“The accreditation process has been very worthwhile. It recognises<br />

the terrific efforts by all the staff at Eye Institute who focus on quality<br />

of care every day,” said Barbara.<br />

New Zealand Day-Stay Surgery and Procedures Standard NZS<br />

8164:2005 was developed for organisations providing day-stay and<br />

clinical rooms or office-based surgery or procedures.<br />

Accreditation involves examination of all steps in the patient care<br />

process including aspects as diverse as staff training, infection control,<br />

operating theatre process, data security and assessment of patient<br />

outcomes. Robust protocols are a requisite with confirmation that<br />

these are adhered to through observation, documentation and staff<br />

interviews. Accreditation is an ongoing process with follow-up visits<br />

by the accreditation team performed at regular intervals.<br />

Eye Institute’s facility, which opened at the beginning of this<br />

year, has been designed to optimise the patient’s experience as<br />

well as to create a spacious and pleasant working environment<br />

for staff, combining a relaxing ambience with the latest<br />

technology technology, said Hare. ▀<br />

New conference for DOs and staff<br />

Eye Institute will hold a conference for dispensing opticians and<br />

support staff in parallel with its annual optometry conference<br />

on <strong>Nov</strong>ember 8.<br />

The inaugural Eye Institute Dispensing Optician Conference will be<br />

held at the same venue as the optometry conference, the Waipuna<br />

Hotel and Conference Centre in Auckland, from 8 am to 5 pm.<br />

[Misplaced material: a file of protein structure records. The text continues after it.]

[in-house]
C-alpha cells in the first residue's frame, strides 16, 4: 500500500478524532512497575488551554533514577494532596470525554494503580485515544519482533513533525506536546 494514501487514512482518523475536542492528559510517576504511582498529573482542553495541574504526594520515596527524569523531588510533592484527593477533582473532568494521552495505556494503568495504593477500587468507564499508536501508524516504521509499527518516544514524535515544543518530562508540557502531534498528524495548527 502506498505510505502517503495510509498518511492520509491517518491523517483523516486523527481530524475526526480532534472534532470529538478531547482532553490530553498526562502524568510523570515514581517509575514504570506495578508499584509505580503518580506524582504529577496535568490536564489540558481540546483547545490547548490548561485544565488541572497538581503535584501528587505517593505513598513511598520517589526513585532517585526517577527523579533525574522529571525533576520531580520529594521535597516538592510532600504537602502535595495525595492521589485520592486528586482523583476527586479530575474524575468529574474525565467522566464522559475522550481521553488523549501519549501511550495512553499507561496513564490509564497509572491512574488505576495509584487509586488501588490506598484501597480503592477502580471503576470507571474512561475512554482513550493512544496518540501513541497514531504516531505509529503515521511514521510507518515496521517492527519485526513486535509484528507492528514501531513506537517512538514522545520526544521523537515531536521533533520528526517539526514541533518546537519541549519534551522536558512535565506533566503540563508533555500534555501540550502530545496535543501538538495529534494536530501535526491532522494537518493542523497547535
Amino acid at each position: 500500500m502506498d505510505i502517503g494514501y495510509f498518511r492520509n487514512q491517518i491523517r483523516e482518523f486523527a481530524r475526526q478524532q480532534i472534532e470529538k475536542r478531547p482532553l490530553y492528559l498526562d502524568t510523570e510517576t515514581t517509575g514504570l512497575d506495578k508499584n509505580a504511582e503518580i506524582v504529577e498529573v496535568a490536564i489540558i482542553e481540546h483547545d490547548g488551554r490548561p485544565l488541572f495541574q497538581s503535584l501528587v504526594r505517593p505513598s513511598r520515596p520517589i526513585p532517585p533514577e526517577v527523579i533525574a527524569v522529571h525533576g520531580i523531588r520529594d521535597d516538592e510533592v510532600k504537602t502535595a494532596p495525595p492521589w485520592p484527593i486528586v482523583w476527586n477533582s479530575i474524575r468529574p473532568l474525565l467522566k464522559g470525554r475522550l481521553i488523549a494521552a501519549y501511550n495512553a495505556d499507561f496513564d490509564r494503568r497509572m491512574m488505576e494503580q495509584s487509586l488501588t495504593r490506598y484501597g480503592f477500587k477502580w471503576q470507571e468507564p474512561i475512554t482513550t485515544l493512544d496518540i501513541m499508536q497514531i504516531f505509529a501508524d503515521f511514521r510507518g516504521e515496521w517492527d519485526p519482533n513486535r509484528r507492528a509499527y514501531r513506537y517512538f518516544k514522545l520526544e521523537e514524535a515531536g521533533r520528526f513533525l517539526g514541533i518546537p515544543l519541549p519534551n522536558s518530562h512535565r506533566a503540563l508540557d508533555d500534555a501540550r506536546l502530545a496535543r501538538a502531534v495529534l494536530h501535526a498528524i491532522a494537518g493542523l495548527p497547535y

This is the only conference in <strong>2015</strong> that brings dispensers and<br />

optometrists together under the same roof, says Eye Institute<br />

representatives. “It is an opportunity for practice owners and key<br />

personnel to share in an educational event and to test drive some of<br />

the latest technologies.”<br />

The jam-packed agenda offers DOs tips for frame selection and<br />

spectacle correction for blended vision patients, the meaning behind<br />

floaters, handling emergencies and telephone triage, common post<br />

cataract symptoms—presented by Dr Trevor Gray—and much more<br />

in several snappy 30-minute presentations.<br />

The conference also includes panel discussions and features<br />

three guest speakers: Margaret Lam, from Sydney, Alan Saks and<br />

Grant Watters.<br />

Lam graduated from the University of New South Wales in 2001<br />

and is the founder of Sydney-based theeyecarecompany, a small<br />

group of independent optometry practices. She practices full scope<br />

optometry, with a particular interest in contact lenses and patient<br />

Book drills deep into prosthetics<br />

Vision science has traditionally been silent about ocular<br />

prosthesis for a number of reasons. Before World War II, it was<br />

the purview of glass blowers. Then, with the rise of plastics,<br />

the baton moved to dentists who, after all, were already adept at<br />

creating maxillofacial implants for their patients.<br />

In New Zealand the maxillofacial-optical divide wasn’t really<br />

bridged until Dr Keith Pine decided in 2003 to sell his chain of dental<br />

practices to Lumino, go back to school and earn a Masters and PhD in<br />

optometry, with the specific intent of researching prosthesis from the<br />

perspective of optometry.<br />

“I had provided prosthetic eyes throughout my career, just because<br />

of where I came from,” Pine says. “I went to university and ultimately<br />

suggested we write a book about it.”<br />

The result is Clinical Ocular Prosthetics—arguably the first<br />

comprehensive textbook to provide a comprehensive account of<br />